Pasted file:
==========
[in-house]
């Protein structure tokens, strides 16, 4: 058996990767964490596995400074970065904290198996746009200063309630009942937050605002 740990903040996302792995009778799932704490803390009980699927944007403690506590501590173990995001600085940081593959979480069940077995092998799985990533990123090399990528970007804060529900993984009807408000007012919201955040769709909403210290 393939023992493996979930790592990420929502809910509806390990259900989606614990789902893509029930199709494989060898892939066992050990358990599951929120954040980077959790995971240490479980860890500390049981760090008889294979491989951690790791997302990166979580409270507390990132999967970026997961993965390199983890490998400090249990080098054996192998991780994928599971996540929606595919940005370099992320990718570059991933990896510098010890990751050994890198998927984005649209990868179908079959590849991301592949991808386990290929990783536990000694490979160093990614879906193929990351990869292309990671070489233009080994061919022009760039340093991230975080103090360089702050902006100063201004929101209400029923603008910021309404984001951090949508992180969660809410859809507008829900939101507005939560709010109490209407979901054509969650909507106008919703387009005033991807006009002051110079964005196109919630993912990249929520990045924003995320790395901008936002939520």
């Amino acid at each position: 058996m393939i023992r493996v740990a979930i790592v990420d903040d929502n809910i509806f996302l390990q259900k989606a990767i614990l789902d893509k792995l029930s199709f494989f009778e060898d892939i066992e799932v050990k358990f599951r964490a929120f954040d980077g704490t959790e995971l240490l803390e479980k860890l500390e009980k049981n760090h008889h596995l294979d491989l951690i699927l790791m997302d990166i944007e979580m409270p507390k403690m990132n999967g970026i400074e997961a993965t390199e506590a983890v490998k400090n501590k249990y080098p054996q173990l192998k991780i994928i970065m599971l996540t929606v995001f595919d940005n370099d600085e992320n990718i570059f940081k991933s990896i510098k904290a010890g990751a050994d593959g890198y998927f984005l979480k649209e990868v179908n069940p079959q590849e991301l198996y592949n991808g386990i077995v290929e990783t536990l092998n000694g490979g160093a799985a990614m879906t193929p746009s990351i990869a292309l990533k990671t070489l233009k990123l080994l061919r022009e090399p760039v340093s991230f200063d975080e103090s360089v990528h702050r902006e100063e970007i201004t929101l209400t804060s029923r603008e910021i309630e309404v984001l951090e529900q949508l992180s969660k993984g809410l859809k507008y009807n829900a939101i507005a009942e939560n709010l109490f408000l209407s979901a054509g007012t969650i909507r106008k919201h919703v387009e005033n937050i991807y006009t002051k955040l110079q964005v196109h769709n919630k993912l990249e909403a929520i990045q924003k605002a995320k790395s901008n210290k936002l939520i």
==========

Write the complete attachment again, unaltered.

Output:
[in-house]
């Protein structure tokens, strides 16, 4: 058996990767964490596995400074970065904290198996746009200063309630009942937050605002 740990903040996302792995009778799932704490803390009980699927944007403690506590501590173990995001600085940081593959979480069940077995092998799985990533990123090399990528970007804060529900993984009807408000007012919201955040769709909403210290 393939023992493996979930790592990420929502809910509806390990259900989606614990789902893509029930199709494989060898892939066992050990358990599951929120954040980077959790995971240490479980860890500390049981760090008889294979491989951690790791997302990166979580409270507390990132999967970026997961993965390199983890490998400090249990080098054996192998991780994928599971996540929606595919940005370099992320990718570059991933990896510098010890990751050994890198998927984005649209990868179908079959590849991301592949991808386990290929990783536990000694490979160093990614879906193929990351990869292309990671070489233009080994061919022009760039340093991230975080103090360089702050902006100063201004929101209400029923603008910021309404984001951090949508992180969660809410859809507008829900939101507005939560709010109490209407979901054509969650909507106008919703387009005033991807006009002051110079964005196109919630993912990249929520990045924003995320790395901008936002939520």
């Amino acid at each position: 058996m393939i023992r493996v740990a979930i790592v990420d903040d929502n809910i509806f996302l390990q259900k989606a990767i614990l789902d893509k792995l029930s199709f494989f009778e060898d892939i066992e799932v050990k358990f599951r964490a929120f954040d980077g704490t959790e995971l240490l803390e479980k860890l500390e009980k049981n760090h008889h596995l294979d491989l951690i699927l790791m997302d990166i944007e979580m409270p507390k403690m990132n999967g970026i400074e997961a993965t390199e506590a983890v490998k400090n501590k249990y080098p054996q173990l192998k991780i994928i970065m599971l996540t929606v995001f595919d940005n370099d600085e992320n990718i570059f940081k991933s990896i510098k904290a010890g990751a050994d593959g890198y998927f984005l979480k649209e990868v179908n069940p079959q590849e991301l198996y592949n991808g386990i077995v290929e990783t536990l092998n000694g490979g160093a799985a990614m879906t193929p746009s990351i990869a292309l990533k990671t070489l233009k990123l080994l061919r022009e090399p760039v340093s991230f200063d975080e103090s360089v990528h702050r902006e100063e970007i201004t929101l209400t804060s029923r603008e910021i309630e309404v984001l951090e529900q949508l992180s969660k993984g809410l859809k507008y009807n829900a939101i507005a009942e939560n709010l109490f408000l209407s979901a054509g007012t969650i909507r106008k919201h919703v387009e005033n937050i991807y006009t002051k955040l110079q964005v196109h769709n919630k993912l990249e909403a929520i990045q924003k605002a995320k790395s901008n210290k936002l939520i």